Dienhart: Spring Football Q&A with Illini's Beckman
This is the moment Tim Beckman had been building for: To coach a Big Ten team. And the first-year Illinois coach knows the possibilities are huge, which is why he’s so excited. I recently spoke to Beckman about a variety topics as his first spring practice in Champaign was close to drawling to an end.
Beckman inherits a solid program from Ron Zook, who went 34-51 in seven seasons with three bowl bids. But consistency eluded Zook, who produced just three non-losing seasons. Beckman is looking for much more as he arrives from Toledo to take over a 7-6 team that’s coming off a win over UCLA in the Kraft Fight Hunger Bowl.
Beckman went 21-16 in three seasons at Toledo, including 17-7 record in conference play along with two bowls and a MAC West title in 2011. His teams were famous for having dynamic and high-scoring offenses, pacing the MAC and ranking eighth in the nation in scoring (42.2 ppg) last season. And the Rockets averaged 481.3 ypg to lead the conference and rank ninth nationally in 2011.
The 47-year-old Beckman, who graduated from Findlay College in Ohio, cut his teeth as a defensive coordinator at Bowling Green (1998-2004) and Oklahoma State (2007-08) before landing the Toledo job. He’s also familiar with the Big Ten, serving as defensive backs coach at Ohio State in 2005-06.
Q: What were your thoughts on building staff?
A: The staff was built with people who I have been with at some point throughout my career. There are only three coaches who have not been involved with me prior to coming to Illinois. They have the same drive and accountability of creating the best student-athlete we can, which is something we always look for in hiring an assistant. Each one of these guys understands a little bit about me and I understand a lot about them.
Q: You have worked with some great coaches–Urban Meyer at Bowling Green; Jim Tressel at Ohio State; Mike Gundy at Oklahoma State. What did you learn from each coach?
A: Mike Gundy was very player-friendly. I have stated that before. He did a great job understanding what his players can do and relating practices and workouts to the success of those players. I learned how to respond to players well from him.
I don’t know if there are any words that can explain my thoughts for Coach Tressel. He has been a part of my family for a long time. My father played for his father. I just respect him, he’s very organized … he does everything at a championship level. I learned so much in the year-and-a-half with him.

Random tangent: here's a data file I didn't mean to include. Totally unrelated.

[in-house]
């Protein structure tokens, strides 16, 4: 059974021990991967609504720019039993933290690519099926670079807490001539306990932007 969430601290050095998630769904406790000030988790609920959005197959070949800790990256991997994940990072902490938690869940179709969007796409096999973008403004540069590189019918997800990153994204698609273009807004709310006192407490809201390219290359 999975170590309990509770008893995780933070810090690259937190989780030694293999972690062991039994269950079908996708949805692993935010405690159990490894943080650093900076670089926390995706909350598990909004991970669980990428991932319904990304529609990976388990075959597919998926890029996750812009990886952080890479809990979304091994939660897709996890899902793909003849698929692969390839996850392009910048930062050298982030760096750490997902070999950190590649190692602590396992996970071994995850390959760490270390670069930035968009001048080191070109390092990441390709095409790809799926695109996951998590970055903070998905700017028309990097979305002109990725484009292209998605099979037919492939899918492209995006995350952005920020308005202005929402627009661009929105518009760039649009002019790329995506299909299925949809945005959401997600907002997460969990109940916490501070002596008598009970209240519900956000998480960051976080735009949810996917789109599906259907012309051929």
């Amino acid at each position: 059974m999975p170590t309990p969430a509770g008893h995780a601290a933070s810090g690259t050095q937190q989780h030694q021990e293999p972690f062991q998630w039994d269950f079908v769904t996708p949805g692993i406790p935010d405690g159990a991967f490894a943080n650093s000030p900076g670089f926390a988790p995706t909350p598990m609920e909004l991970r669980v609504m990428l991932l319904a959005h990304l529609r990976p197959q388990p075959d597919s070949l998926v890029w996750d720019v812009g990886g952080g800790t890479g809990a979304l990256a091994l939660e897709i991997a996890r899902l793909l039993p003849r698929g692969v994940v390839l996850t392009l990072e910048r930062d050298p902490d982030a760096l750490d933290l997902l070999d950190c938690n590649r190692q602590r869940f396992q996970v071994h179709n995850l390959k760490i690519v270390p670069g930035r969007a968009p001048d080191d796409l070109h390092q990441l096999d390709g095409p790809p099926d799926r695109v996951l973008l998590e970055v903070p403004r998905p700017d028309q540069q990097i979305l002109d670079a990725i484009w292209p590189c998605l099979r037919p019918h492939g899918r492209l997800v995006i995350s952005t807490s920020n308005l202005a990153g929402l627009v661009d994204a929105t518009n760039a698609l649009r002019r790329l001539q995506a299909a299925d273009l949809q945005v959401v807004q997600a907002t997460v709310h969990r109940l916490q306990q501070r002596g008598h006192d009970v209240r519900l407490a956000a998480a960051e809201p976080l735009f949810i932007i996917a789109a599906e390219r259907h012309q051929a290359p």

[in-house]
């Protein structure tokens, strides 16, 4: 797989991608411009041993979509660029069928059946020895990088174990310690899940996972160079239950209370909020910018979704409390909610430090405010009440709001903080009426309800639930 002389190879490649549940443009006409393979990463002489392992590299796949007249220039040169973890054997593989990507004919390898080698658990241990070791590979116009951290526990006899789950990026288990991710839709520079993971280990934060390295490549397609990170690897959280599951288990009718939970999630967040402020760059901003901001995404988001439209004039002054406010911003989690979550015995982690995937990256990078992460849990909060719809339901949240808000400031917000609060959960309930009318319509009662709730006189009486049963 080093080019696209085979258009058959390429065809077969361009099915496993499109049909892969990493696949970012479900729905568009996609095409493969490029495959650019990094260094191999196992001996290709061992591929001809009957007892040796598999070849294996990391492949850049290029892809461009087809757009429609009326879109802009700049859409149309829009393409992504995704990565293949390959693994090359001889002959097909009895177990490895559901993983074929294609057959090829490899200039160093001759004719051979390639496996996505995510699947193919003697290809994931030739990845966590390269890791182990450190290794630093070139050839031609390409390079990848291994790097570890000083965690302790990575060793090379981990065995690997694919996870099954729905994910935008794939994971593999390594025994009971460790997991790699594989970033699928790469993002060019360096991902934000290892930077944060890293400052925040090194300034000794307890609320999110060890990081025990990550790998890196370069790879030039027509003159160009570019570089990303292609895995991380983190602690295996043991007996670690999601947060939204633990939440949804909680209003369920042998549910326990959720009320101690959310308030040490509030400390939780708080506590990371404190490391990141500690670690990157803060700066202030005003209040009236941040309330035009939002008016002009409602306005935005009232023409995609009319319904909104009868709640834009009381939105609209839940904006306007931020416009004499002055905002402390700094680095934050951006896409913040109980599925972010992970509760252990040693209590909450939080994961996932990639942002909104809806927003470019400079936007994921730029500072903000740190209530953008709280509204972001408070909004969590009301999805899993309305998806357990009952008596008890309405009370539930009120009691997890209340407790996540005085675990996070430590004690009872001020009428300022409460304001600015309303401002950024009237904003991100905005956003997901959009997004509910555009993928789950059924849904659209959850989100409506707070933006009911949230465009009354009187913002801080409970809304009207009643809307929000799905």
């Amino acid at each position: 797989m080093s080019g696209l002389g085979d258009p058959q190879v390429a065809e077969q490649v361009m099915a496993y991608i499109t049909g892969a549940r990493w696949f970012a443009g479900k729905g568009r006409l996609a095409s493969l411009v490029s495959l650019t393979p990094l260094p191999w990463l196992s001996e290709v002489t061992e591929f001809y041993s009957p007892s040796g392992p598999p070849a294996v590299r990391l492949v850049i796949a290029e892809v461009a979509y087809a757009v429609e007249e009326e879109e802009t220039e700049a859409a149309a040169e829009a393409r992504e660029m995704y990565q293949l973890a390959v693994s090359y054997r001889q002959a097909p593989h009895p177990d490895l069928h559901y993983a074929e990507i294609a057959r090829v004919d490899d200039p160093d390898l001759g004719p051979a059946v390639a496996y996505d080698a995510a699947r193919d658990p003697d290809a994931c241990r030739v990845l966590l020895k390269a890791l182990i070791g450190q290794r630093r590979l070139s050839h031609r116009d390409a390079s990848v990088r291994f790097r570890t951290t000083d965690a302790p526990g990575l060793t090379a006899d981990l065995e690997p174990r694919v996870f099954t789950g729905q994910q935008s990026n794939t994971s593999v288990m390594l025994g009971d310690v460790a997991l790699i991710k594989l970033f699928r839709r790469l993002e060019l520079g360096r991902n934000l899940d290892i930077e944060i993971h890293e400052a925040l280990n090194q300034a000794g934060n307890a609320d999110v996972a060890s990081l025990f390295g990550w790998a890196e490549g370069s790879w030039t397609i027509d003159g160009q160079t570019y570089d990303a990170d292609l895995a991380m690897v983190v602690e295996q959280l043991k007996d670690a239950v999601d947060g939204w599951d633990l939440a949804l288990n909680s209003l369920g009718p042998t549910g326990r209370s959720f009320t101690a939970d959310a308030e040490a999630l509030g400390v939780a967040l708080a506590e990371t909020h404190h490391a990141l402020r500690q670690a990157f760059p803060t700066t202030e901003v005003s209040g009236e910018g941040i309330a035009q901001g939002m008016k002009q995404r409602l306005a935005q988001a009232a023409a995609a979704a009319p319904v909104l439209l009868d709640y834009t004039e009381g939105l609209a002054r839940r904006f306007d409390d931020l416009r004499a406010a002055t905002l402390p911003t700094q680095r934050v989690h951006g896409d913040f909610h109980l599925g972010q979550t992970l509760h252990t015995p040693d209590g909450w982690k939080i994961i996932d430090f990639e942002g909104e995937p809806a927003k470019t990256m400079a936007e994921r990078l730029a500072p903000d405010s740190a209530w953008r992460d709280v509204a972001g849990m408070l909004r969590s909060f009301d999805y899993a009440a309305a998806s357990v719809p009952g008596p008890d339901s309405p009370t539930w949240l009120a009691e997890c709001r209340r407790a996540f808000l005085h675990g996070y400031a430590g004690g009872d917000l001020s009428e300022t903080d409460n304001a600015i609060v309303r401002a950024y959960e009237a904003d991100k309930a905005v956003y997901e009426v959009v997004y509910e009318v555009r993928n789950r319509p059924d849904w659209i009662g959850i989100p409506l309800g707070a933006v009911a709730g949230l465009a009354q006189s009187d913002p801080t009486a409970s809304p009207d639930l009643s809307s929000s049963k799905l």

Urban Meyer is very organized. I have known him for a long time even prior to working for him. His best friend was also my best friend who was his roommate in college who now is coaching with the Browns—Bill Davis. Urban is very organized and very competitive, hopefully some of the same stuff I have. He does an outstanding job recruiting. He has done a good job at all his programs because he has won.
Q: When you took over Illinois, what was the first thing said to the team?
A: I told them this is a great opportunity. That I believe in family and I wouldn’t be here if it wasn’t for the Toledo Rockets and players and program that we built in three years and how fast we were able to do that. I’m not a “me” guy. Our motto here is “we, not me,” and “the image of one is the image of all.” I stress those two quotes to this team.
Q: What about Illinois appealed to you?
A: First, it was the leadership. I know (athletic director) Mike Thomas has been very successful in the places he has been at, creating a championship atmosphere. When he was at Akron, they were champs. When he went to Cincinnati, they were champs. So, he’s proven guy who has won a lot of championships. Every one of those guys you mentioned (Meyer, Tressel, Gundy), I was on the phone with, and we talked about it, and also with my father. I thought being a Big Ten head coach and being at Illinois in a state that has great high school football and is real close to the third-largest city in America, you could have a great opportunity to win. And I have been blessed to be around winning, and I think that’s something that can be done here.
Q: Is there anything on your facilities wish list?
A: No question, the weight room, recruiting room, press box, all of those areas are outstanding. We have already talked about enhancing the size of the locker room and team meeting room, the training room facility—all things capable of being done here very soon and fast.
Q: What have been your goals this spring?
A: There is a competitive nature in everything we do here, from winter workouts to practices, we always are doing some type of competitive drills. I wanted to see the team compete, and compete at all levels. I think the fundamentals we always talk about, tackling, blocking, catching, running, kicking, are things we strived on doing this spring. And the knowledge of how we are going to practice, the speed and tempo we are going to practice, was something this team had to learn. And I think they have picked that up quickly and understand we are on the field to get better and we are going to be on a pace that stresses you physically and mentally.
Q: Is this a bowl team in 2012?
A: There are a lot of things that have to fall into place. Depth is a major concern. The ball has to bounce right, as they say, especially with the depth concerns we have.
BTN.com senior writer Tom Dienhart is on Twitter and Facebook, and all of his work is at btn.com/tomdienhart. Send questions to his weekly mailbag, subscribe to his RSS feed, and check out his video Q&A.